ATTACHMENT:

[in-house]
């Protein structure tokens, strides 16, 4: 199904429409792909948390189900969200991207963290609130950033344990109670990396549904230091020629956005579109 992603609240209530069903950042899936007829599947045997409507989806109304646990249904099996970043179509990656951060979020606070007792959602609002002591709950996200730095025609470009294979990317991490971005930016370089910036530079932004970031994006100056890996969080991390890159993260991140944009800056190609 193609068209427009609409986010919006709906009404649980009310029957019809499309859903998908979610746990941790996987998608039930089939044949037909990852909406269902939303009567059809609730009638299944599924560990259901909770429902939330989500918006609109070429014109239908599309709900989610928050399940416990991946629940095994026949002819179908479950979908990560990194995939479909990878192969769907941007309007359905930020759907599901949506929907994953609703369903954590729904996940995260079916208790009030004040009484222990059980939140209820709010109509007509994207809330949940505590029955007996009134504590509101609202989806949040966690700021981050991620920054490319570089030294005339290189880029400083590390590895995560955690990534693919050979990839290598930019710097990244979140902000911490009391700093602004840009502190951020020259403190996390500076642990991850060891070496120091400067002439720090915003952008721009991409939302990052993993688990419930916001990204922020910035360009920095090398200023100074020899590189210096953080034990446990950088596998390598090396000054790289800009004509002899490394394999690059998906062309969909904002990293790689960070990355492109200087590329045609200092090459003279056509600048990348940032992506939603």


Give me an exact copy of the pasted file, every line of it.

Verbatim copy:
[in-house]
């Protein structure tokens, strides 16, 4: 199904429409792909948390189900969200991207963290609130950033344990109670990396549904230091020629956005579109 992603609240209530069903950042899936007829599947045997409507989806109304646990249904099996970043179509990656951060979020606070007792959602609002002591709950996200730095025609470009294979990317991490971005930016370089910036530079932004970031994006100056890996969080991390890159993260991140944009800056190609 193609068209427009609409986010919006709906009404649980009310029957019809499309859903998908979610746990941790996987998608039930089939044949037909990852909406269902939303009567059809609730009638299944599924560990259901909770429902939330989500918006609109070429014109239908599309709900989610928050399940416990991946629940095994026949002819179908479950979908990560990194995939479909990878192969769907941007309007359905930020759907599901949506929907994953609703369903954590729904996940995260079916208790009030004040009484222990059980939140209820709010109509007509994207809330949940505590029955007996009134504590509101609202989806949040966690700021981050991620920054490319570089030294005339290189880029400083590390590895995560955690990534693919050979990839290598930019710097990244979140902000911490009391700093602004840009502190951020020259403190996390500076642990991850060891070496120091400067002439720090915003952008721009991409939302990052993993688990419930916001990204922020910035360009920095090398200023100074020899590189210096953080034990446990950088596998390598090396000054790289800009004509002899490394394999690059998906062309969909904002990293790689960070990355492109200087590329045609200092090459003279056509600048990348940032992506939603």